Chemax protestors barricade Mayan Train construction site

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Carlos Rosado van der Gracht
Carlos Rosado van der Gracht
Born in Mérida, Carlos Rosado van der Gracht is a Mexican/Canadian blogger, photographer and adventure expedition leader. He holds degrees in multimedia, philosophy and translation from universities in Mexico, Canada and Norway. Sign up for the Yucatán Roundup, a free newsletter, which delivers the week's top headlines every Monday.
Locals in Chemax complain of broken promises and endangerment from the construction of the Mayan Train. Photo: Courtesy

Residents in Chemax, Yucatán, have brought nearby construction of the Mayan Train to a halt by barricading surrounding roads.

“We were promised there would be no deforestation, but just look around. We were promised infrastructure like a bicycle lane and an overpass… but the government seems to have conveniently forgotten all about that,” said José Dolores Canché Rodríguez, Chemax’s ejido representative.

Locals also complain about noise, pollution, and accidents caused by heavy-load trucks barreling through the community at high speeds.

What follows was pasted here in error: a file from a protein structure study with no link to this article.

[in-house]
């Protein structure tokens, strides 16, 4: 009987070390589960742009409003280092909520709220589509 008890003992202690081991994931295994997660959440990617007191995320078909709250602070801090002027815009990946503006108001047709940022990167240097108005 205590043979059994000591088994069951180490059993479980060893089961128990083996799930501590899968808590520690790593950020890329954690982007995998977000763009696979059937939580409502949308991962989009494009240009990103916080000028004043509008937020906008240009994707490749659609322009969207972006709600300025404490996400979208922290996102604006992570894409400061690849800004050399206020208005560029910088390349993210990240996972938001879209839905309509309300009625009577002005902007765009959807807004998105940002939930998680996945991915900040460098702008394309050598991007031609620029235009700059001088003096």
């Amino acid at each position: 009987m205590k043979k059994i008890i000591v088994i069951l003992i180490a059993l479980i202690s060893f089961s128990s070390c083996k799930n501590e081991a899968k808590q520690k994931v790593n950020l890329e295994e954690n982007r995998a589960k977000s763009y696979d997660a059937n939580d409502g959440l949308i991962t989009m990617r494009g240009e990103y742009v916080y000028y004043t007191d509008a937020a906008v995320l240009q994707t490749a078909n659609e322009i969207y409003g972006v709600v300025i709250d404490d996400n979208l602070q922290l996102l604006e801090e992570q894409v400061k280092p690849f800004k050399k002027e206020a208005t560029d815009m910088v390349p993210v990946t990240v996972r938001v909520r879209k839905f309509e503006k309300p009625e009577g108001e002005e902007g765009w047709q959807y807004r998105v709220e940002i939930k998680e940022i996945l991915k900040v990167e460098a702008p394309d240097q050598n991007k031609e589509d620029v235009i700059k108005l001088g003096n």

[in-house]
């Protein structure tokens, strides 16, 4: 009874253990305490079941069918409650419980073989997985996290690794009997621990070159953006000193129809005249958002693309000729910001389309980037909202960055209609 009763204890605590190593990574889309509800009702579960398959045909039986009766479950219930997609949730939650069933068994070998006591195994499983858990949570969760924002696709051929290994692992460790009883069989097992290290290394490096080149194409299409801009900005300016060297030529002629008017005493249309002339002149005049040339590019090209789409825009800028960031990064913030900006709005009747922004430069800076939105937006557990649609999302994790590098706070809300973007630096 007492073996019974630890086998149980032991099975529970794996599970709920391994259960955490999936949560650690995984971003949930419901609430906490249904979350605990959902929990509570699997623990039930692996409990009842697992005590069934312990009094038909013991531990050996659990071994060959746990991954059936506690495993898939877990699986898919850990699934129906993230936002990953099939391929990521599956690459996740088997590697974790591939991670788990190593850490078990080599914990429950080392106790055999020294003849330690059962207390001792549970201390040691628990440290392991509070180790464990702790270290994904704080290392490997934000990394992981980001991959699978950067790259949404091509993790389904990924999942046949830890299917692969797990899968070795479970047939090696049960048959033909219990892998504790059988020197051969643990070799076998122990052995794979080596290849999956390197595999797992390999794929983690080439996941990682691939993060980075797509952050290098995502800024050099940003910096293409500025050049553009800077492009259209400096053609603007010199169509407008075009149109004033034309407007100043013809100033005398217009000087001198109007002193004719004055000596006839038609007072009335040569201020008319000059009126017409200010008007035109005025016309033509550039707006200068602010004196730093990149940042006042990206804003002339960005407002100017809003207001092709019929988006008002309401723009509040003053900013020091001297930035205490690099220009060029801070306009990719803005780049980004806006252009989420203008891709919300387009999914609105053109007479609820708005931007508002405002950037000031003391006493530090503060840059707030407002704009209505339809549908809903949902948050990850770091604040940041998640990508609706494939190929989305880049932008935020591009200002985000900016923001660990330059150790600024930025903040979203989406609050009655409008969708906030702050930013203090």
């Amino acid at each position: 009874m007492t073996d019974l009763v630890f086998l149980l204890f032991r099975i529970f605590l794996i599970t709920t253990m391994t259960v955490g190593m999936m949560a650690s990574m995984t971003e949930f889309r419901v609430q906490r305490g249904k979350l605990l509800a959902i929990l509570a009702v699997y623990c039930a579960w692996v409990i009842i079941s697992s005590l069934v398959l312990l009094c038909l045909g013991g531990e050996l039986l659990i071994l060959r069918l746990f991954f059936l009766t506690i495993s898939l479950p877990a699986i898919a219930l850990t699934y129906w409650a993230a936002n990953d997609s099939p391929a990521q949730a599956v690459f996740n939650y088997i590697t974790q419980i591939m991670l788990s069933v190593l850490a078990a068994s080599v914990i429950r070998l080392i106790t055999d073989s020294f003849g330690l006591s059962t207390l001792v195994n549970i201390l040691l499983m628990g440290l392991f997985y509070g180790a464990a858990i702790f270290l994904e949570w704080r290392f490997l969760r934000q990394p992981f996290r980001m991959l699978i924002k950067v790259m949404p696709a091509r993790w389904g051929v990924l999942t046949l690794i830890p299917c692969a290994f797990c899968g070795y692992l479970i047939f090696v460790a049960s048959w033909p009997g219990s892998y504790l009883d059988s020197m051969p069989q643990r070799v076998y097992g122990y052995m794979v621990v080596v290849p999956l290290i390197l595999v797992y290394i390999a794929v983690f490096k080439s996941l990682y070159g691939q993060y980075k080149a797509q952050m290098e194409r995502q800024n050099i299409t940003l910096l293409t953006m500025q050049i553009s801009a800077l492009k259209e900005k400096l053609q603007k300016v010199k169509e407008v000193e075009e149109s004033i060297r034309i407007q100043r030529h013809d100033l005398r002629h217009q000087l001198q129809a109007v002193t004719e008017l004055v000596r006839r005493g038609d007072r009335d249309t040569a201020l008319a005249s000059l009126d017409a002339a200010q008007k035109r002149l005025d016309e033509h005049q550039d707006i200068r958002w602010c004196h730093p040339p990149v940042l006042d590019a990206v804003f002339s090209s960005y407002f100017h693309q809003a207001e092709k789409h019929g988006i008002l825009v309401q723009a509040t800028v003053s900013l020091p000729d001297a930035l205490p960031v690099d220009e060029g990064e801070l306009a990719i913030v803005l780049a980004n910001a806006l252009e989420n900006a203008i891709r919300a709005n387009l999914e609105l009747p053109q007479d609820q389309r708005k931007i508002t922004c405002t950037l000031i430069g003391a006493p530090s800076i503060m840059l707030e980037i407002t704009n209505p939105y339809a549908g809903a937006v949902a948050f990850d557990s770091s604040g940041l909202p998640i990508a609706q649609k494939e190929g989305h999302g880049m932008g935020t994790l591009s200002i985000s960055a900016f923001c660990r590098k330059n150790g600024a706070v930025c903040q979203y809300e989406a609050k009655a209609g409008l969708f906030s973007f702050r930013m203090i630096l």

Representatives from the federal government say that they are ready to talk. But according to residents, the terms of the construction were signed back in 2021 and there is nothing to discuss until the state fulfills their part of the bargain. 

This is not the first time that people affected by the Mayan Train route have come out to impede construction, but the blockade in Chemex does appear to be the largest.

It is no secret that work on the Mayan Train is behind schedule. But how far behind construction really is, or if the project can be finished by the end of López Obrador’s term, is unclear.

Earlier: Mexico has no plan to undo environmental devastation from Mayan Train project

Map of the Mayan Train rail network and a list of planned stops and stations. Photo: Courtesy

“Honestly, we are looking at somewhere between eight and 10 more years. The thing is that this should not come as a surprise as it’s what we have known since the beginning. We had auditors come from Spain and that’s the timeline they gave us,” said an anonymous source close to Yucatán Magazine during a recent interview

This is despite recent claims by President Andrés Manuel López Obrador, who recently made a flyby of the area and declared the project over 50% complete. 

Since its inception, the project has been controversial. Arguments against the rail project range from the social and environmental, to the economic and logistical.

Works along the construction route have also been blamed for several accidents resulting in serious injury and even fatalities. 

Serious accidents on the Mérida-Cancún toll highway have become more common since the construction of Phase 4 of the Mayan Train began. Photo. Carlos Rosado van der Gracht / Yucatán Magazine

The most recent of these occurred just yesterday when a bread delivery truck was forced to veer off road to avoid hitting a vehicle transporting construction material. 

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